Motorists are being denied a further 10p cut in petrol prices because retailers have hiked their profit margins, according to the RAC.

The motoring organisation said a further oil price fall in September pushed down the average price at forecourts nearly 7p to 162.9p.

It was the sixth biggest monthly drop since 2000, but the RAC says it should have been bigger.

“Drivers really should have seen a far bigger drop as the wholesale price of delivered petrol was around 120p for the whole month,” said RAC fuel spokesman Simon Williams.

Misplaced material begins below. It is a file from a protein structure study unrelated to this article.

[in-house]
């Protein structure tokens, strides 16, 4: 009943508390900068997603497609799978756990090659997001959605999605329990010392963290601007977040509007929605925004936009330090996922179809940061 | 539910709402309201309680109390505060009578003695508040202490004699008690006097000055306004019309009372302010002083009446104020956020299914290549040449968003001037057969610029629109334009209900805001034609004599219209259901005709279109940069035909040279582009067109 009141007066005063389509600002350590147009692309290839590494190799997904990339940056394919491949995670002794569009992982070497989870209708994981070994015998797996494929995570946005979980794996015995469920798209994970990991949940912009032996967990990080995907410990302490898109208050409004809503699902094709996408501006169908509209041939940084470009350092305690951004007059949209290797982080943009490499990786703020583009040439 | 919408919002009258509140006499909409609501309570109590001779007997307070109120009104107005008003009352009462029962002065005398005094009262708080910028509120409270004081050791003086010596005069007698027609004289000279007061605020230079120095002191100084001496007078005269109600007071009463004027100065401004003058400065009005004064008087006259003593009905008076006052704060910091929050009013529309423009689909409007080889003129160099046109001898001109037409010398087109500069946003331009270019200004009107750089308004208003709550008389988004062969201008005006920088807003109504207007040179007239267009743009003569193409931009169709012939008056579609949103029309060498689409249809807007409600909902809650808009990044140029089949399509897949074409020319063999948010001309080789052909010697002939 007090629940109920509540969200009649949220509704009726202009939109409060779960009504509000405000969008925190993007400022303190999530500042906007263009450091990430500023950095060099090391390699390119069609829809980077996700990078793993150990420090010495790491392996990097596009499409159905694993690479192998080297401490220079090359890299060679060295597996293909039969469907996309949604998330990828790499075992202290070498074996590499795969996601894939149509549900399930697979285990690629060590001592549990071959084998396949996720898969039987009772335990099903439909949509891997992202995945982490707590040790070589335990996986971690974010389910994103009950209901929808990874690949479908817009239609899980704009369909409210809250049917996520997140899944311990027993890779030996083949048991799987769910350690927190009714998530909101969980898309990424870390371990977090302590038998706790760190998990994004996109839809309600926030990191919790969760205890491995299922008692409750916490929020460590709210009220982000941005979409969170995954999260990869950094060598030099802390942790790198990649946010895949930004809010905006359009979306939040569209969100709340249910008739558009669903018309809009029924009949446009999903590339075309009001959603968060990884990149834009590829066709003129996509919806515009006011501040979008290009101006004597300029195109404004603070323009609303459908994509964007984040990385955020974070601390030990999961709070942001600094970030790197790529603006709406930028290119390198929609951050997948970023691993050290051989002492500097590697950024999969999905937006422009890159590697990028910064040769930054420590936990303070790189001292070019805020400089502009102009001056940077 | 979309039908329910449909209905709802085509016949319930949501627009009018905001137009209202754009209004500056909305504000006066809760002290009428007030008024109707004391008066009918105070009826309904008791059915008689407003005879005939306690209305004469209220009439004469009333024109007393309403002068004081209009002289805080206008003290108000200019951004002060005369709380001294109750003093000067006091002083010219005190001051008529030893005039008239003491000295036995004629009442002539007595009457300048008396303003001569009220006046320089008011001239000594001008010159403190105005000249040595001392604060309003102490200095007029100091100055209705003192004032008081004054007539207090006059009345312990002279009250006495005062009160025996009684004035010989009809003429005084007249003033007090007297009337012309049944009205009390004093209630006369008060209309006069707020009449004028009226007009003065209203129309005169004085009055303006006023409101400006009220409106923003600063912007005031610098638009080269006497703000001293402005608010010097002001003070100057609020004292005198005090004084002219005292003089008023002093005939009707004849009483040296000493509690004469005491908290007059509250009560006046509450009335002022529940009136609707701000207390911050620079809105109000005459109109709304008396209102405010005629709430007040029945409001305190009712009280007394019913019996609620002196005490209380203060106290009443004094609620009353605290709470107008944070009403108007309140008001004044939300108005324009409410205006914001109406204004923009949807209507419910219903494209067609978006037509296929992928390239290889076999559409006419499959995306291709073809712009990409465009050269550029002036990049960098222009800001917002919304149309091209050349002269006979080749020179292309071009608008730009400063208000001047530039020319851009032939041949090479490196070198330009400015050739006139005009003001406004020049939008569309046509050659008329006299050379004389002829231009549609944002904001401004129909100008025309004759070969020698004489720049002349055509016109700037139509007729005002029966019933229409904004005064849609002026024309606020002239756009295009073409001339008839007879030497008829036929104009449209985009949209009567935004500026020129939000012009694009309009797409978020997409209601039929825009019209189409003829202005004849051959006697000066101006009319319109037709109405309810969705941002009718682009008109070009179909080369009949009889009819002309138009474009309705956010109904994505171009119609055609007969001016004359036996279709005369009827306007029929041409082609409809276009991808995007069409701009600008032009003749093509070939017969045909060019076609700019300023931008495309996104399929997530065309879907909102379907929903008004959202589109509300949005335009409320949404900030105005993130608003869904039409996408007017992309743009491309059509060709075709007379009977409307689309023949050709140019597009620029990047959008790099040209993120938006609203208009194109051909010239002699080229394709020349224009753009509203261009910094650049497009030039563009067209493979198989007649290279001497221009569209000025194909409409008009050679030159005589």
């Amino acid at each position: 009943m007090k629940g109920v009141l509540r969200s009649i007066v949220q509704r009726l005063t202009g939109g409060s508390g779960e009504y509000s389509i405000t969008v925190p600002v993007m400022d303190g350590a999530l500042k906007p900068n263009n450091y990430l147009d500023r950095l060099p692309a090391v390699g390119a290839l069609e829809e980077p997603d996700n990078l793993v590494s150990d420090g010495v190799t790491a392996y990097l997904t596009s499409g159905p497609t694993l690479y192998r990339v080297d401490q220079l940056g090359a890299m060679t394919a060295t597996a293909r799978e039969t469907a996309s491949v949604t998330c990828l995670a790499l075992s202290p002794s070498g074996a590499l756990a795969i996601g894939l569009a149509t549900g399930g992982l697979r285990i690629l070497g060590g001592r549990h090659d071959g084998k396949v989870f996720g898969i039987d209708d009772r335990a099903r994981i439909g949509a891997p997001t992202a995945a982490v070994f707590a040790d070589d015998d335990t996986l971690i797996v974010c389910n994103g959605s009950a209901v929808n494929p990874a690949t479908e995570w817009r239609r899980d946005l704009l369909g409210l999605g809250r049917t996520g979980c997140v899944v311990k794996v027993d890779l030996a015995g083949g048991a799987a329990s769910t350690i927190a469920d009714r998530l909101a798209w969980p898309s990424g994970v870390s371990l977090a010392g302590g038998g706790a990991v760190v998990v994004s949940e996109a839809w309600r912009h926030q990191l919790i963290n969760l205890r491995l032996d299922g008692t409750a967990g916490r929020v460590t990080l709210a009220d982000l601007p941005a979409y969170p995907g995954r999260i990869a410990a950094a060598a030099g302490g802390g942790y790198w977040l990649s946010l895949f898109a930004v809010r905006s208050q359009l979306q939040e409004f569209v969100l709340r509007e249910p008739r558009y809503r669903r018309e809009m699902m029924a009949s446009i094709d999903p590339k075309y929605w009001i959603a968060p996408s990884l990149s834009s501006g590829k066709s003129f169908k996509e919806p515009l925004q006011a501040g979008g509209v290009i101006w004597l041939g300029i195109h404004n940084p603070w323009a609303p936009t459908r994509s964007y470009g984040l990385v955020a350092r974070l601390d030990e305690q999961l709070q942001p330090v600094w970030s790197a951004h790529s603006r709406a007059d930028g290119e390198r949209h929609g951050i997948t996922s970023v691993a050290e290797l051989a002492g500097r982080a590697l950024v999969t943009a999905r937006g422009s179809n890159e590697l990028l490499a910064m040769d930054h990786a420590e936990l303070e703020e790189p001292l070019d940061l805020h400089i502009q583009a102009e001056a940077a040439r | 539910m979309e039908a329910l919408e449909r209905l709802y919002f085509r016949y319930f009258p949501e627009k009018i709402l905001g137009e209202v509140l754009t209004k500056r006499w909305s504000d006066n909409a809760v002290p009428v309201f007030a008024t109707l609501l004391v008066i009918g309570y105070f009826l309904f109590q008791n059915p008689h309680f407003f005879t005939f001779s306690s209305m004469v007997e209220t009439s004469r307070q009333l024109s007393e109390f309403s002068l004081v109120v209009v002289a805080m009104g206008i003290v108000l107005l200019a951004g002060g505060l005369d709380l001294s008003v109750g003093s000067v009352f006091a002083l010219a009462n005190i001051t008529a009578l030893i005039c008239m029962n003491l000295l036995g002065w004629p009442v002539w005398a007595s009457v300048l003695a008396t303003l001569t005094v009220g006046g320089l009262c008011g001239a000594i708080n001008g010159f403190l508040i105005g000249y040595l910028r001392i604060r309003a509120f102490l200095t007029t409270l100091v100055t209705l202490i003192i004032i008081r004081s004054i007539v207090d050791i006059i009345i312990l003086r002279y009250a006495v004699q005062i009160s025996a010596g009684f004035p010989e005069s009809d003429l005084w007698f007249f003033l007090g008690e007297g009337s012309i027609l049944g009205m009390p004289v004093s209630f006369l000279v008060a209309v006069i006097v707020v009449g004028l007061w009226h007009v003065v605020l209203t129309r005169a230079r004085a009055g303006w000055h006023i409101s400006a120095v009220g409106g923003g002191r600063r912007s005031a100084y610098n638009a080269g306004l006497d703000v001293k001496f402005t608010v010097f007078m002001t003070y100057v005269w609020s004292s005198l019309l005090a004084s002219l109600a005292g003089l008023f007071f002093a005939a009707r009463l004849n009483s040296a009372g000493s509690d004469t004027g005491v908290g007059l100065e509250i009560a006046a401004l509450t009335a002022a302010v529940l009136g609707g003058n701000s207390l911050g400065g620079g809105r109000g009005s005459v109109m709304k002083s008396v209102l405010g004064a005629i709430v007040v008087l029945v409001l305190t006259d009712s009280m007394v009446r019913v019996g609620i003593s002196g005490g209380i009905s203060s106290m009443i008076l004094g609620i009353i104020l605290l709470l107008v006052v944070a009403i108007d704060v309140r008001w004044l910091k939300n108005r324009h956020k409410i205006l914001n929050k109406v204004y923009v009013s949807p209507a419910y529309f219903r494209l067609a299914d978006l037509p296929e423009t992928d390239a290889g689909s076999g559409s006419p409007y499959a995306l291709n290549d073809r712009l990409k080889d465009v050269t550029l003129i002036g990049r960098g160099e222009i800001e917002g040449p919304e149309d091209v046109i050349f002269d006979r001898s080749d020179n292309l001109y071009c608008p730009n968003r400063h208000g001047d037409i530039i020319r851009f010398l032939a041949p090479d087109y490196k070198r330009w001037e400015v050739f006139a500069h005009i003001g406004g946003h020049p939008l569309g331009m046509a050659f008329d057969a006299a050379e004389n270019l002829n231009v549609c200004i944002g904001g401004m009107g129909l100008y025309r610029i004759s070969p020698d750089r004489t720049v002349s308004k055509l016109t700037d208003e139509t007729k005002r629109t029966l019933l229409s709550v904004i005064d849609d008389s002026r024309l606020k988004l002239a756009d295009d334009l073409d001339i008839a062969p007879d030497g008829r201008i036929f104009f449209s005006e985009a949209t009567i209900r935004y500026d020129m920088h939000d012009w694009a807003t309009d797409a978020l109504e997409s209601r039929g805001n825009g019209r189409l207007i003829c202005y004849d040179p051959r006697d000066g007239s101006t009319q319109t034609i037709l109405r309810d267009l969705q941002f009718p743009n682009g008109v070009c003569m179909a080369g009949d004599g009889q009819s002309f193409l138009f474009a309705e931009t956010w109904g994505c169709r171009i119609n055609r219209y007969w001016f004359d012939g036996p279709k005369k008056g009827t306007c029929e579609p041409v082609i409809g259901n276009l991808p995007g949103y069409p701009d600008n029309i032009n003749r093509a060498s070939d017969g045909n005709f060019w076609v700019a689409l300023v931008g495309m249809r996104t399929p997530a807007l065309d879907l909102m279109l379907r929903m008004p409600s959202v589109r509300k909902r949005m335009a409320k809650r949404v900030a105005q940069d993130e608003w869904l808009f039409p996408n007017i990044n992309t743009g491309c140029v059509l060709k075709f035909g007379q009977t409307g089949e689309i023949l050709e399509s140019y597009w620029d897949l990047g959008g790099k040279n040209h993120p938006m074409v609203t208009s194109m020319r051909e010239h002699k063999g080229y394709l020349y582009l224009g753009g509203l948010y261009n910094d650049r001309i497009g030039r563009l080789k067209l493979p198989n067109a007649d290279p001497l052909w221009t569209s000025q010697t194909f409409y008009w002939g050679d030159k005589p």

“This means forecourts across the country should have been displaying prices around 152p given the long-term margin on unleaded is 7p a litre.

“In stark contrast to this, RAC Fuel Watch data has shown margins to be around 17p a litre – a huge 10p more than normal.”

Supermarkets usually charge about 3.5p per litre less than the UK average but are now only about 1.5p cheaper, the RAC added.

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It advised drivers to shop around for the best fuel deals rather than assume supermarkets are always the cheapest.

Diesel’s average price in September dropped 3.5p to 180.2p.

Current prices are still significantly less than the summer when a record monthly rise pushed average petrol prices over 190p per litre and diesel nudged 200p.